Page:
Sagkeeng First Nation

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The Sagkeeng First Nation is an Anishinaabe First Nation which holds territory east of Lake Winnipeg in Manitoba, Canada. Sagkeeng, which was once called Fort Alexander, has an on-reserve population of approximately 3,300 people. Ojibwe is the name of the tribe that lives in Sagkeeng. The name "Sagkeeng" is derived from the Ojibwe word zaagiing meaning "at the outlet". The reserve lies adjacent to the northern border of the Rural Municipality of Alexander, and also borders the Town of Powerview-Pine Falls.

There is a long history of the aboriginal people and white explorers/traders in the area. The La Vérendrye's built two forts named Fort Maurepas. The first was north of Selkirk, Manitoba and the second, and more permanent one, on the north side of the Winnipeg River near Lake Winnipeg. Later, on the southside, there was a North West Company fort sometimes called Fort Bas de la Rivière. In 1807 the North West Company built a new fort which became known as Fort Alexander.

Recently of note is dance group Sagkeeng's Finest, winners of the first season of Canada's Got Talent.[1][2][3]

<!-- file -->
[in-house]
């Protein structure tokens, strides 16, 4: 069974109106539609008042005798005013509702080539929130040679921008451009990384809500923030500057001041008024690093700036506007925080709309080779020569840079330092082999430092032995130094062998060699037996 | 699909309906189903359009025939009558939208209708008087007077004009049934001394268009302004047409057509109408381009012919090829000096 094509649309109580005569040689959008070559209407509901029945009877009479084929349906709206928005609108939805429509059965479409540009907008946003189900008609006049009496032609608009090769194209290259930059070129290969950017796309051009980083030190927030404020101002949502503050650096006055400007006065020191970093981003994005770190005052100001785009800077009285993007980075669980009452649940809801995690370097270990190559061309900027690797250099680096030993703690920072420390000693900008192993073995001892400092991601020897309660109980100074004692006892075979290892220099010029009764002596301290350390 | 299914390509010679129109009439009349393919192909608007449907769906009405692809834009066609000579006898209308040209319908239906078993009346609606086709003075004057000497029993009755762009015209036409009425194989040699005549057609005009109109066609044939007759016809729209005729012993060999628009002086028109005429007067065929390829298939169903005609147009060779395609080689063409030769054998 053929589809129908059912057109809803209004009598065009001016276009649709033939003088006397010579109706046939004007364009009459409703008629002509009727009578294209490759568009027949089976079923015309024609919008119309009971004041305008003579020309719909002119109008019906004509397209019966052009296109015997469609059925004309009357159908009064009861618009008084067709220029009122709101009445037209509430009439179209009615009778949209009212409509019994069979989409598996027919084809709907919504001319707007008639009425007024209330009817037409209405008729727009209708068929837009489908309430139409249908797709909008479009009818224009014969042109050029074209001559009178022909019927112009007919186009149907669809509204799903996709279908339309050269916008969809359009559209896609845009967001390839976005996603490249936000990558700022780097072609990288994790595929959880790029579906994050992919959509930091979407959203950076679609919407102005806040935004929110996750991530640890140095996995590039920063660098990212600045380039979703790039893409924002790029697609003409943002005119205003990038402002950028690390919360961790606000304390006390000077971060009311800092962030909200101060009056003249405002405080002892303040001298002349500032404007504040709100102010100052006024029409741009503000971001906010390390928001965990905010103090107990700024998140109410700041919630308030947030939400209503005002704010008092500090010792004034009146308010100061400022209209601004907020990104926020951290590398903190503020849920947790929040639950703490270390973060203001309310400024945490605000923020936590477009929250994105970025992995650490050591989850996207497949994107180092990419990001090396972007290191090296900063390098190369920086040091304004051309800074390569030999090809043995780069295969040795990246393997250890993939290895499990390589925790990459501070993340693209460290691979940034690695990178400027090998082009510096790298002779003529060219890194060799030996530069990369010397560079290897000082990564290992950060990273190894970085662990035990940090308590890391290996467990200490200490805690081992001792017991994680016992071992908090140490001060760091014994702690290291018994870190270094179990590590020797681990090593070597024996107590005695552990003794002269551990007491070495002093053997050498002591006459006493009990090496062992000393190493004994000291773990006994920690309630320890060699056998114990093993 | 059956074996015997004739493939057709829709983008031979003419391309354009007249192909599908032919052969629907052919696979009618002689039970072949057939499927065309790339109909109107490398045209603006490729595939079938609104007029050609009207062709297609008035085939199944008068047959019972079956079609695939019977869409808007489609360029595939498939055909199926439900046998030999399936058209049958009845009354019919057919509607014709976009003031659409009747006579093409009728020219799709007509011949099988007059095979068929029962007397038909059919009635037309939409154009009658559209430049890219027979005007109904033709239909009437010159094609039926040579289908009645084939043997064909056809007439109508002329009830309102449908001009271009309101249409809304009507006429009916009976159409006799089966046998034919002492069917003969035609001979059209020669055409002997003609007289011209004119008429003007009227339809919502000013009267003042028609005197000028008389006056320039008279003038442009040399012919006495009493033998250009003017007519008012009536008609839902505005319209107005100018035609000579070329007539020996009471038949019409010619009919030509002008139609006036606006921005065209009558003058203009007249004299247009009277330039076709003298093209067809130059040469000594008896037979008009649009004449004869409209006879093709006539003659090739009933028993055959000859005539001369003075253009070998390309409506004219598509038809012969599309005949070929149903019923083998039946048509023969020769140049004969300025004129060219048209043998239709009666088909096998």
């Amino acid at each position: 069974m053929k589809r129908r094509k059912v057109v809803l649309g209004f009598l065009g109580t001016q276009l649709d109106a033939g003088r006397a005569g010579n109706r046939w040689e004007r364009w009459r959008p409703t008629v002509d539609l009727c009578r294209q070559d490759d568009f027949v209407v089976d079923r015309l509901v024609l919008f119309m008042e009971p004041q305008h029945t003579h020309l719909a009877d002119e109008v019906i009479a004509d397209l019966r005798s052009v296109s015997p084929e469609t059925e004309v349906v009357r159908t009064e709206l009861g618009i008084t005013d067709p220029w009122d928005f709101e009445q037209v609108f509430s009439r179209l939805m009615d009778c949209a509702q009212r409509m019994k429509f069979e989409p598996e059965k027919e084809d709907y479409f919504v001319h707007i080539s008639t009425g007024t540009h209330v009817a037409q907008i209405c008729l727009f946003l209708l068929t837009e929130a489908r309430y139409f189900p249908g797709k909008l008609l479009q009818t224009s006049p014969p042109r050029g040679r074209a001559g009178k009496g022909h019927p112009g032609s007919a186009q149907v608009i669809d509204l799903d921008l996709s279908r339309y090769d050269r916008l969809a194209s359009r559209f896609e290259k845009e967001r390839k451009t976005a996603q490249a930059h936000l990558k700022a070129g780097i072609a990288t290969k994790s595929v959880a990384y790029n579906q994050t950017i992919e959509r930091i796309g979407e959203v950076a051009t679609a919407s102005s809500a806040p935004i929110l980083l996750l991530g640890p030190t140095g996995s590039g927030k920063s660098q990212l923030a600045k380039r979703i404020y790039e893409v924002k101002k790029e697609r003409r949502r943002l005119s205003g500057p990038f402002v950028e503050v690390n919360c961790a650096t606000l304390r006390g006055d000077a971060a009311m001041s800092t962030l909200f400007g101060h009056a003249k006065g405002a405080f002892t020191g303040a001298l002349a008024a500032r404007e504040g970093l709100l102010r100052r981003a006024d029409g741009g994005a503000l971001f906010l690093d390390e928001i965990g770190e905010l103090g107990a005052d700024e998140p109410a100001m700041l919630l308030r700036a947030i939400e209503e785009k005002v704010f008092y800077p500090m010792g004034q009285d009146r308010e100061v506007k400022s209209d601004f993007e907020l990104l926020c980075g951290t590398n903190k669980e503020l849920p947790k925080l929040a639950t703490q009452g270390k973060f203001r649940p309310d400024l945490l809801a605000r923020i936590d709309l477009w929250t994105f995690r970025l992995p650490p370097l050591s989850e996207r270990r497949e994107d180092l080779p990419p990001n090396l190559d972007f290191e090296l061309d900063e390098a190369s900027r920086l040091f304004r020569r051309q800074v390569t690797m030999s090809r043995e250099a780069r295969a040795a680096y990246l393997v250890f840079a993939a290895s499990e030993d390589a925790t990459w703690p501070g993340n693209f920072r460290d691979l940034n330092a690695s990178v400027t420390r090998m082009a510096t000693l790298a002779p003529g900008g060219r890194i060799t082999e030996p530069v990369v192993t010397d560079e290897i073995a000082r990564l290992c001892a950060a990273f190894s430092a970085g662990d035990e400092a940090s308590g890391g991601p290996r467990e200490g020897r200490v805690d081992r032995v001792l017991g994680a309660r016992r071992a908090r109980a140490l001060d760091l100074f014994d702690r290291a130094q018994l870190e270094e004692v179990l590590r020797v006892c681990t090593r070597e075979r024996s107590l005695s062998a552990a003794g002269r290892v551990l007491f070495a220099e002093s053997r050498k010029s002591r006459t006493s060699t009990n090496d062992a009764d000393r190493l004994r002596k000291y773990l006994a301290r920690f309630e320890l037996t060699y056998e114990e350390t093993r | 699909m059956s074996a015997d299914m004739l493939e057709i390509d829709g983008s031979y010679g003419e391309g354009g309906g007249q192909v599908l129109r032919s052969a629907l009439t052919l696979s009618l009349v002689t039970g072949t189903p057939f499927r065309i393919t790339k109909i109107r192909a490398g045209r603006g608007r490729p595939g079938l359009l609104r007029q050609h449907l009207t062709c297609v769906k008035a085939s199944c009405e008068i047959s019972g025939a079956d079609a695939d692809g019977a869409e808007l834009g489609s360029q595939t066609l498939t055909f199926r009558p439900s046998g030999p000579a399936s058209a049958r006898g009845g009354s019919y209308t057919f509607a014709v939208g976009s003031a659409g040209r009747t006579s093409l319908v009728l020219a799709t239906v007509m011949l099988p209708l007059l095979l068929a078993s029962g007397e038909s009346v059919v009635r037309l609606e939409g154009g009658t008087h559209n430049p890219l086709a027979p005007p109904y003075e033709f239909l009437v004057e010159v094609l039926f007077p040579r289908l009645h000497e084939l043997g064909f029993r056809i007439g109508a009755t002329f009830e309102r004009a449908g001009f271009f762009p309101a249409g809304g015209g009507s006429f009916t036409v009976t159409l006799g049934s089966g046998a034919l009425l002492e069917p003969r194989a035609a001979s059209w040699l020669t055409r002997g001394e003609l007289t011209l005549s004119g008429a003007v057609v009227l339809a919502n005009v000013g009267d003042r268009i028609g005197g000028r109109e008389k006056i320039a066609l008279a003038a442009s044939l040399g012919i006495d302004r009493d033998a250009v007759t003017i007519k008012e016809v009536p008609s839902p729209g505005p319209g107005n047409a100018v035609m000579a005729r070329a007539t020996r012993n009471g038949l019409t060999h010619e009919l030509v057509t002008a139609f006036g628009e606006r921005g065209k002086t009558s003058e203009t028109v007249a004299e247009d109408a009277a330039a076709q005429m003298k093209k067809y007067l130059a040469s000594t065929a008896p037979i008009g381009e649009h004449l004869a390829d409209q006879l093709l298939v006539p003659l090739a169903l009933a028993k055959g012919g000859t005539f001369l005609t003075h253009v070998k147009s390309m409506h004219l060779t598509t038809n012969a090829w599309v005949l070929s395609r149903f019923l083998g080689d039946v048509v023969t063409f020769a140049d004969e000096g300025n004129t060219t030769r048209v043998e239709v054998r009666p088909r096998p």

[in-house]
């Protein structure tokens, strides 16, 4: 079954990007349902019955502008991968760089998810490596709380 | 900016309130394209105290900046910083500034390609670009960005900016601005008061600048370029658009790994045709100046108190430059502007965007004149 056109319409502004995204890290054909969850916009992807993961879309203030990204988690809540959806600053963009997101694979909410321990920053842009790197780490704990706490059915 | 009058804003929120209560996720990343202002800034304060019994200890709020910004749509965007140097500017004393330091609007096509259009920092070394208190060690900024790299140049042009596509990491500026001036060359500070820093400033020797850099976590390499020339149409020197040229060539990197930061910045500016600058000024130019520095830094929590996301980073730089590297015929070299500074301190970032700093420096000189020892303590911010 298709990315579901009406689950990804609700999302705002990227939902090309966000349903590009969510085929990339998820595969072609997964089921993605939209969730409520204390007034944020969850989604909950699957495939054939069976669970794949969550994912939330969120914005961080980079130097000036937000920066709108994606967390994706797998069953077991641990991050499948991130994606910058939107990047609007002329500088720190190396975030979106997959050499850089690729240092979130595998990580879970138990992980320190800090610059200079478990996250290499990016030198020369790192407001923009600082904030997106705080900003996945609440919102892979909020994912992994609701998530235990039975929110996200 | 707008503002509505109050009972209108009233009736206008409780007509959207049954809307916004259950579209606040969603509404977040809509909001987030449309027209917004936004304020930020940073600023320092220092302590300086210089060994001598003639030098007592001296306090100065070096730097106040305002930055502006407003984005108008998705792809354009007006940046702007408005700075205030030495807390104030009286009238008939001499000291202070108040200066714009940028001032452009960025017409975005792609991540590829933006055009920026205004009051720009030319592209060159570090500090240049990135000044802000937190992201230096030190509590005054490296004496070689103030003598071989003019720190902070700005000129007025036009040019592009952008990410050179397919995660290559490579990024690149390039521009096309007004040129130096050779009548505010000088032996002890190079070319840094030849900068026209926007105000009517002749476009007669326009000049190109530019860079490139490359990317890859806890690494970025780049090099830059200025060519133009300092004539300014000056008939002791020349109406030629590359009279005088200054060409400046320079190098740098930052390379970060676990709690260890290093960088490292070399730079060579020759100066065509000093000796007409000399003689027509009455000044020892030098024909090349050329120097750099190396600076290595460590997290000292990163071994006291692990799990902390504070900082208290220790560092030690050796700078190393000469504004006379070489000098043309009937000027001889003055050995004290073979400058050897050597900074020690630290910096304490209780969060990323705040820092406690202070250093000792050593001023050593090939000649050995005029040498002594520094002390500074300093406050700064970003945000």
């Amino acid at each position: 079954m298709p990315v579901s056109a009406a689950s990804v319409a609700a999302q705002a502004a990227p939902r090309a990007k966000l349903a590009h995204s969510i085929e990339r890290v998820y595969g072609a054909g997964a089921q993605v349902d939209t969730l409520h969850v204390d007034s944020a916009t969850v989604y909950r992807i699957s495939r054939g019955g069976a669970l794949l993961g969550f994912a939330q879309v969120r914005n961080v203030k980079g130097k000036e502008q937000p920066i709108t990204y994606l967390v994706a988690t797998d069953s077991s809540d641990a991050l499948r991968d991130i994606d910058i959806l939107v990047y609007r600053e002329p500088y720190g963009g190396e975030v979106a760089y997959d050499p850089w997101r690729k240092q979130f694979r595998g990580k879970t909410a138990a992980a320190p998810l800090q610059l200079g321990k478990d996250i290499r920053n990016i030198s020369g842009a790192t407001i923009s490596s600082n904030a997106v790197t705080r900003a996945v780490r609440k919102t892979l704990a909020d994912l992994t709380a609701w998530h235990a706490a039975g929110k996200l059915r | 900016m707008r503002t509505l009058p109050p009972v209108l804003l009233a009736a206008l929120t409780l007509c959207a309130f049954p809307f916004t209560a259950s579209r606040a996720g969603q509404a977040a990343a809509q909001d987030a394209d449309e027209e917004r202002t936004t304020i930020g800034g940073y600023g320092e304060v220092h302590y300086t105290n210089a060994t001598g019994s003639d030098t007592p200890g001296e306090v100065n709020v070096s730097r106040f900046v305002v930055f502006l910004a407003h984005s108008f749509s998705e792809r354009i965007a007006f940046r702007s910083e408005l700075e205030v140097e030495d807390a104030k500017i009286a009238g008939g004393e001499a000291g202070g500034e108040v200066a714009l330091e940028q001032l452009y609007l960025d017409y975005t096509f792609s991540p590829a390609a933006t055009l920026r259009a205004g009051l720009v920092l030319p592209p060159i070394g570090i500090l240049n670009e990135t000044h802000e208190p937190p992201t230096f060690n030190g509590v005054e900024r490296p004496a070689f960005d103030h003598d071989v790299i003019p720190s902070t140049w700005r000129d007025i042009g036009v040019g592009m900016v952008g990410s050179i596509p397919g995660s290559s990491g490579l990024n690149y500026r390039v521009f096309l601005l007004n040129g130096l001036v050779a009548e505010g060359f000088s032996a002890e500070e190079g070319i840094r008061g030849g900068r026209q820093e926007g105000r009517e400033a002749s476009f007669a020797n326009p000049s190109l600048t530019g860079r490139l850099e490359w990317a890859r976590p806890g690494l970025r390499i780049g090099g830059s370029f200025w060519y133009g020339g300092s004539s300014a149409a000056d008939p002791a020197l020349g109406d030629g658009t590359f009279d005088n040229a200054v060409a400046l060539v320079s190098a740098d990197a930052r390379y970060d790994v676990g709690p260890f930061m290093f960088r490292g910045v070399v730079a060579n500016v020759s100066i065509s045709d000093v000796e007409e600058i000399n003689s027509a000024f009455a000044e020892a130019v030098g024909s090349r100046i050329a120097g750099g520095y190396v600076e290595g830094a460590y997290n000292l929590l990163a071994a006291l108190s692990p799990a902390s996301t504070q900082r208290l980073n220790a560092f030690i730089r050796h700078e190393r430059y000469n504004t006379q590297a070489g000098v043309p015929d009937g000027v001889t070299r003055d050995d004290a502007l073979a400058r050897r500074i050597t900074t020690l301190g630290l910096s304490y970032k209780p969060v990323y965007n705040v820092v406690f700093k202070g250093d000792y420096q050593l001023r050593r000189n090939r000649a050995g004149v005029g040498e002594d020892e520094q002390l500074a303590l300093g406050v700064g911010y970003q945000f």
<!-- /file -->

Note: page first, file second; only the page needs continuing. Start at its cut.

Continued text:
Kakakepenaise (Gekeki-binesi, "Hawk-bird", a.k.a. William Mann I) signed Treaty 1 on behalf of the Sagkeeng people in 1871.[4] Although Sagkeeng is a Treaty 1 nation, it is a member of the Grand Council of Treaty 3.

Community Elders speak about "five original families" at the signing of the treaty. Other families were mixed-blood Metis (French and Anishinaabe) who became part of the Treaty three years after the original signing. For several decades, the competing Catholic and Anglican churches caused division between the mixed families (Catholic) and the original Treaty families (Anglican). Today the churches have less influence in the community, the former rivalries between the full-blooded and mixed families have mostly been forgotten, and the community has embraced their Anishinaabe heritage.

Virginia Fontaine Addictions Foundation Scandal[edit]

On October 18, 2000, Canadian Press organization reported that the Director of the Foundation, Perry Fontaine and 74 other persons attended a cruise to the Caribbean that was termed a "Staff Retreat". The cost of this trip was reported later to be over 135,000 dollars. Health Canada eventually investigated the financial books of the Center and found massive fraud and kickback schemes.

Sagkeeng First Nation now hosts a family treatment centre, the Sagkeeng Mino Pimatiziwin Family Treatment Centre. The program has been successfully running for a few years.


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Coordinates: 50°36′23″N 96°17′38″W / 50.60639°N 96.29389°W / 50.60639; -96.29389